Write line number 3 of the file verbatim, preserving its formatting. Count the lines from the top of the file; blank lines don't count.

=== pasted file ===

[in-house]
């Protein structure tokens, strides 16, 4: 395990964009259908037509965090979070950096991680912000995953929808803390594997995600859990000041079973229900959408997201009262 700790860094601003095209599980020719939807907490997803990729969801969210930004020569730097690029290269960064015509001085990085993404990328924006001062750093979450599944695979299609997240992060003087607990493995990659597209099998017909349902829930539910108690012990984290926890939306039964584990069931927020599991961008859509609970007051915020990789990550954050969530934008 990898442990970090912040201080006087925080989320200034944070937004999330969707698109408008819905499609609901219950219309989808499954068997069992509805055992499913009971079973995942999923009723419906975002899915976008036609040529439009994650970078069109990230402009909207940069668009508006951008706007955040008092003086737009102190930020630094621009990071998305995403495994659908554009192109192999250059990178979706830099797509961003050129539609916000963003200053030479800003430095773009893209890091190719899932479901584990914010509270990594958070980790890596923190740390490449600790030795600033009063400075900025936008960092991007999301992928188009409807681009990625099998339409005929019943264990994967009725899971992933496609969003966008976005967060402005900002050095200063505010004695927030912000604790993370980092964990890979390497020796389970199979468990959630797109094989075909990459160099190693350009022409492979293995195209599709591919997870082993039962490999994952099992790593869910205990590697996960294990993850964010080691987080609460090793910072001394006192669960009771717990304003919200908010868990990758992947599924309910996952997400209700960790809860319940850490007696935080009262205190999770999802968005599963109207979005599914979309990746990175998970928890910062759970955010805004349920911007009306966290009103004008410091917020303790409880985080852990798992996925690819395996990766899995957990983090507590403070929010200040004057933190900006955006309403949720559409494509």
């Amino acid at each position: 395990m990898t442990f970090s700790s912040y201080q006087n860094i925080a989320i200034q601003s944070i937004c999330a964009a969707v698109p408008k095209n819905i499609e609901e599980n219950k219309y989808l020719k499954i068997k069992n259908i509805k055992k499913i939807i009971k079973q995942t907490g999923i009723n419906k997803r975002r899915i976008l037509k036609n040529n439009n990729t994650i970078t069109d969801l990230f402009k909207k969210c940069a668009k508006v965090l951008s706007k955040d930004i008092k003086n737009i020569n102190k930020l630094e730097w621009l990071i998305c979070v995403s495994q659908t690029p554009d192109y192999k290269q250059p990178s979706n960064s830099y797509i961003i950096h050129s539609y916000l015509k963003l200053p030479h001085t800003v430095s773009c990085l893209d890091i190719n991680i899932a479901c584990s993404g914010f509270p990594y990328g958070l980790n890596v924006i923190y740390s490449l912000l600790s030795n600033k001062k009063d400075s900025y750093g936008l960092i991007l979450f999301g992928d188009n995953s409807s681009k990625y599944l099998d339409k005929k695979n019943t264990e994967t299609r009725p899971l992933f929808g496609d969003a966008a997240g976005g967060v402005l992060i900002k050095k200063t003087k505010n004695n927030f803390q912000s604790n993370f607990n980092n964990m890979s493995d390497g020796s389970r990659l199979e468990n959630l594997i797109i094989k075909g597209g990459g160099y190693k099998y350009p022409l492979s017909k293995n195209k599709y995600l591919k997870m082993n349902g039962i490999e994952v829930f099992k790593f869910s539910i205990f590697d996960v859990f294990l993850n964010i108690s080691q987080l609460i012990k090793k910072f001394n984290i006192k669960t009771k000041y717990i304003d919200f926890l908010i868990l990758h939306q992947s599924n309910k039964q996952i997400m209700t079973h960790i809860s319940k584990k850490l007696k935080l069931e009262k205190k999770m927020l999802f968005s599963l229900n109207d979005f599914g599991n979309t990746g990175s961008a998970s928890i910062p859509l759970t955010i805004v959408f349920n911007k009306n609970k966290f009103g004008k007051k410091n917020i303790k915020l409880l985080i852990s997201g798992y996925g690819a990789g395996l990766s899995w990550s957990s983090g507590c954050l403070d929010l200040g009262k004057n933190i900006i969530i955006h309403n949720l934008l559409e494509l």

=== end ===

């Amino acid at each position: 395990m990898t442990f970090s700790s912040y201080q006087n860094i925080a989320i200034q601003s944070i937004c999330a964009a969707v698109p408008k095209n819905i499609e609901e599980n219950k219309y989808l020719k499954i068997k069992n259908i509805k055992k499913i939807i009971k079973q995942t907490g999923i009723n419906k997803r975002r899915i976008l037509k036609n040529n439009n990729t994650i970078t069109d969801l990230f402009k909207k969210c940069a668009k508006v965090l951008s706007k955040d930004i008092k003086n737009i020569n102190k930020l630094e730097w621009l990071i998305c979070v995403s495994q659908t690029p554009d192109y192999k290269q250059p990178s979706n960064s830099y797509i961003i950096h050129s539609y916000l015509k963003l200053p030479h001085t800003v430095s773009c990085l893209d890091i190719n991680i899932a479901c584990s993404g914010f509270p990594y990328g958070l980790n890596v924006i923190y740390s490449l912000l600790s030795n600033k001062k009063d400075s900025y750093g936008l960092i991007l979450f999301g992928d188009n995953s409807s681009k990625y599944l099998d339409k005929k695979n019943t264990e994967t299609r009725p899971l992933f929808g496609d969003a966008a997240g976005g967060v402005l992060i900002k050095k200063t003087k505010n004695n927030f803390q912000s604790n993370f607990n980092n964990m890979s493995d390497g020796s389970r990659l199979e468990n959630l594997i797109i094989k075909g597209g990459g160099y190693k099998y350009p022409l492979s017909k293995n195209k599709y995600l591919k997870m082993n349902g039962i490999e994952v829930f099992k790593f869910s539910i205990f590697d996960v859990f294990l993850n964010i108690s080691q987080l609460i012990k090793k910072f001394n984290i006192k669960t009771k000041y717990i304003d919200f926890l908010i868990l990758h939306q992947s599924n309910k039964q996952i997400m209700t079973h960790i809860s319940k584990k850490l007696k935080l069931e009262k205190k999770m927020l999802f968005s599963l229900n109207d979005f599914g599991n979309t990746g990175s961008a998970s928890i910062p859509l759970t955010i805004v959408f349920n911007k009306n609970k966290f009103g004008k007051k410091n917020i303790k915020l409880l985080i852990s997201g798992y996925g690819a990789g395996l990766s899995w990550s957990s983090g507590c954050l403070d929010l200040g009262k004057n933190i900006i969530i955006h309403n949720l934008l559409e494509l």